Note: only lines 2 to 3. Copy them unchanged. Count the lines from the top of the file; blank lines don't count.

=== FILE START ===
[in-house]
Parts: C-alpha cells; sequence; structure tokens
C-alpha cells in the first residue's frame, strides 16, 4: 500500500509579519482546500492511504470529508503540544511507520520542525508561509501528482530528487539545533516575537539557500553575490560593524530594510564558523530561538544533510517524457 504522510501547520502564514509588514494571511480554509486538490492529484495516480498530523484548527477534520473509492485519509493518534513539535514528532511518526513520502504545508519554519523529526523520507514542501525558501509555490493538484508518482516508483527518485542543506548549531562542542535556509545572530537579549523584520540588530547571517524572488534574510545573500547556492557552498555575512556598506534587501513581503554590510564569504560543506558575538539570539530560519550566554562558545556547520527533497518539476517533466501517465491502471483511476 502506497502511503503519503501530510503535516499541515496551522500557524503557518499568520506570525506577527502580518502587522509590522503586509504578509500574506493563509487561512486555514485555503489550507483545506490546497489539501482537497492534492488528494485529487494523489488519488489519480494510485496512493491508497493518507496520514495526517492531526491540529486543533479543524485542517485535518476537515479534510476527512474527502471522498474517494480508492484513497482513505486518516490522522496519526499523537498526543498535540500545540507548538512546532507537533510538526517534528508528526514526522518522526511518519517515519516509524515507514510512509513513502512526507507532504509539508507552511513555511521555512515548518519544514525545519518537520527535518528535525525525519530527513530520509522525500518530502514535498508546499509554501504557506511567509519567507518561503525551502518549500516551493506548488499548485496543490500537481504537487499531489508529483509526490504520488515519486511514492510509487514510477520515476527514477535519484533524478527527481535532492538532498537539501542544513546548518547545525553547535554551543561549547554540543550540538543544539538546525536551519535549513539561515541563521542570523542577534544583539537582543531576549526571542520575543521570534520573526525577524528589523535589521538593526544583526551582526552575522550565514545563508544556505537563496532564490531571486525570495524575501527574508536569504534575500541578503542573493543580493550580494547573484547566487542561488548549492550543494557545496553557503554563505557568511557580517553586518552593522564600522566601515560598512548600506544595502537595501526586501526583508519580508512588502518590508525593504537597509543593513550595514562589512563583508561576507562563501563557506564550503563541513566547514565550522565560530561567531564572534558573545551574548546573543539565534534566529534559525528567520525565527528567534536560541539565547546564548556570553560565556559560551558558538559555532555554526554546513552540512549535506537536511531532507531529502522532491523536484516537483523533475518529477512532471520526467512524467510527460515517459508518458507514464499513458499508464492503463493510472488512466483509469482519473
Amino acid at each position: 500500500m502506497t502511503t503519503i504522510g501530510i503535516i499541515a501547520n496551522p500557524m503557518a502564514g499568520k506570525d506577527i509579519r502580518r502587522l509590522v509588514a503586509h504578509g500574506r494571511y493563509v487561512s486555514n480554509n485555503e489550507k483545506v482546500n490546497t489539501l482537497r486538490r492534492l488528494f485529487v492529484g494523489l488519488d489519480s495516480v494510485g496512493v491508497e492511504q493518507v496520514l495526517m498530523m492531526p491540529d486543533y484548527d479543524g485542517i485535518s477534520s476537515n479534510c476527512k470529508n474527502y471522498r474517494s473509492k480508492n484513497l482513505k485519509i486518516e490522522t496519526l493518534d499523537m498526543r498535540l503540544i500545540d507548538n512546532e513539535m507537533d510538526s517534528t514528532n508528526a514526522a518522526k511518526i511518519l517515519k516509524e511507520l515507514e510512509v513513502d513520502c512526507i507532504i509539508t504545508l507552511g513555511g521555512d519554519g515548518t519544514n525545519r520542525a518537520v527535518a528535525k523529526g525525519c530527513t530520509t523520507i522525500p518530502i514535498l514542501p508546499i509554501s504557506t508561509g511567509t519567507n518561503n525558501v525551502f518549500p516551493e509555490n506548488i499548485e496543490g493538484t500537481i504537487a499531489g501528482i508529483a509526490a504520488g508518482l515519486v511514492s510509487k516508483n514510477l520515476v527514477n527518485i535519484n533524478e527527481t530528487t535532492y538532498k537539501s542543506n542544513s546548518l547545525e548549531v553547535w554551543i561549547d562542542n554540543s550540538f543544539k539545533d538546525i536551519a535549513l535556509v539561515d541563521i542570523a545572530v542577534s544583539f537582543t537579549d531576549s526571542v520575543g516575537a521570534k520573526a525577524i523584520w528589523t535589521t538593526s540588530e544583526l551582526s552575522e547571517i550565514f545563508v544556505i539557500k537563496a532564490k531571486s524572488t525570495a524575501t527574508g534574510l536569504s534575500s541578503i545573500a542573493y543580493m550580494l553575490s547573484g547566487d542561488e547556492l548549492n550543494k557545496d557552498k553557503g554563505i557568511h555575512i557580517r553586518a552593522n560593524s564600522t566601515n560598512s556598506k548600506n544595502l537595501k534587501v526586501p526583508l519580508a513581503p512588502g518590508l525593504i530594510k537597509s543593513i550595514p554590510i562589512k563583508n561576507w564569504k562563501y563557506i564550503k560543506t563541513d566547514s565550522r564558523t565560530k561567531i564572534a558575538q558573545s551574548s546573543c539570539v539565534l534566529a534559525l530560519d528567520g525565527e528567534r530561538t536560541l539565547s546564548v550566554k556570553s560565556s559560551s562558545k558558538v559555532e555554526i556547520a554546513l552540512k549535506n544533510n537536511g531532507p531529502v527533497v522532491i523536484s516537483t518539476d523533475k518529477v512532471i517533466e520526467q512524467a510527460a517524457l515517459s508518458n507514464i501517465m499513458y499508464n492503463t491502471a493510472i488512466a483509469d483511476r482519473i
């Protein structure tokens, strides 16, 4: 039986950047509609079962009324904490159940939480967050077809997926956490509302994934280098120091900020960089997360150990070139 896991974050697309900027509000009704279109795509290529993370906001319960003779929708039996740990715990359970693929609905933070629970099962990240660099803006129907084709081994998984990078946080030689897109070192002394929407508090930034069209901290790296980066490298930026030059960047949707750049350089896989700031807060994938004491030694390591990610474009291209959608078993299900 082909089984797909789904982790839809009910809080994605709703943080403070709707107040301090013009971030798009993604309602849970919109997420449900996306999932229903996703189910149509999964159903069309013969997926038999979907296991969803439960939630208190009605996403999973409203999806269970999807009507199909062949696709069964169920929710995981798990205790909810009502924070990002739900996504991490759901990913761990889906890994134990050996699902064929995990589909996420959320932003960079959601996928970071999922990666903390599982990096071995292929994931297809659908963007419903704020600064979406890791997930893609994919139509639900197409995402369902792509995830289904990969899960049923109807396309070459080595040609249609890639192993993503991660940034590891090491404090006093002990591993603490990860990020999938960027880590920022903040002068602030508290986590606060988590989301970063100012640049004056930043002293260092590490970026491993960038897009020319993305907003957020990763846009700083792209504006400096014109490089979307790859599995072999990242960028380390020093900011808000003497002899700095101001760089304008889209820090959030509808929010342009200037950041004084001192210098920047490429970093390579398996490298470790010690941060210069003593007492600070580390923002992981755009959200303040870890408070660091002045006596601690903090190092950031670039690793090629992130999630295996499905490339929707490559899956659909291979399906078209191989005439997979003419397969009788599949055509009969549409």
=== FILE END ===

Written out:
Parts: C-alpha cells; sequence; structure tokens
C-alpha cells in the first residue's frame, strides 16, 4: 500500500509579519482546500492511504470529508503540544511507520520542525508561509501528482530528487539545533516575537539557500553575490560593524530594510564558523530561538544533510517524457 504522510501547520502564514509588514494571511480554509486538490492529484495516480498530523484548527477534520473509492485519509493518534513539535514528532511518526513520502504545508519554519523529526523520507514542501525558501509555490493538484508518482516508483527518485542543506548549531562542542535556509545572530537579549523584520540588530547571517524572488534574510545573500547556492557552498555575512556598506534587501513581503554590510564569504560543506558575538539570539530560519550566554562558545556547520527533497518539476517533466501517465491502471483511476 502506497502511503503519503501530510503535516499541515496551522500557524503557518499568520506570525506577527502580518502587522509590522503586509504578509500574506493563509487561512486555514485555503489550507483545506490546497489539501482537497492534492488528494485529487494523489488519488489519480494510485496512493491508497493518507496520514495526517492531526491540529486543533479543524485542517485535518476537515479534510476527512474527502471522498474517494480508492484513497482513505486518516490522522496519526499523537498526543498535540500545540507548538512546532507537533510538526517534528508528526514526522518522526511518519517515519516509524515507514510512509513513502512526507507532504509539508507552511513555511521555512515548518519544514525545519518537520527535518528535525525525519530527513530520509522525500518530502514535498508546499509554501504557506511567509519567507518561503525551502518549500516551493506548488499548485496543490500537481504537487499531489508529483509526490504520488515519486511514492510509487514510477520515476527514477535519484533524478527527481535532492538532498537539501542544513546548518547545525553547535554551543561549547554540543550540538543544539538546525536551519535549513539561515541563521542570523542577534544583539537582543531576549526571542520575543521570534520573526525577524528589523535589521538593526544583526551582526552575522550565514545563508544556505537563496532564490531571486525570495524575501527574508536569504534575500541578503542573493543580493550580494547573484547566487542561488548549492550543494557545496553557503554563505557568511557580517553586518552593522564600522566601515560598512548600506544595502537595501526586501526583508519580508512588502518590508525593504537597509543593513550595514562589512563583508561576507562563501563557506564550503563541513566547514565550522565560530561567531564572534558573545551574548546573543539565534534566529534559525528567520525565527528567534536560541539565547546564548556570553560565556559560551558558538559555532555554526554546513552540512549535506537536511531532507531529502522532491523536484516537483523533475518529477512532471520526467512524467510527460515517459508518458507514464499513458499508464492503463493510472488512466483509469482519473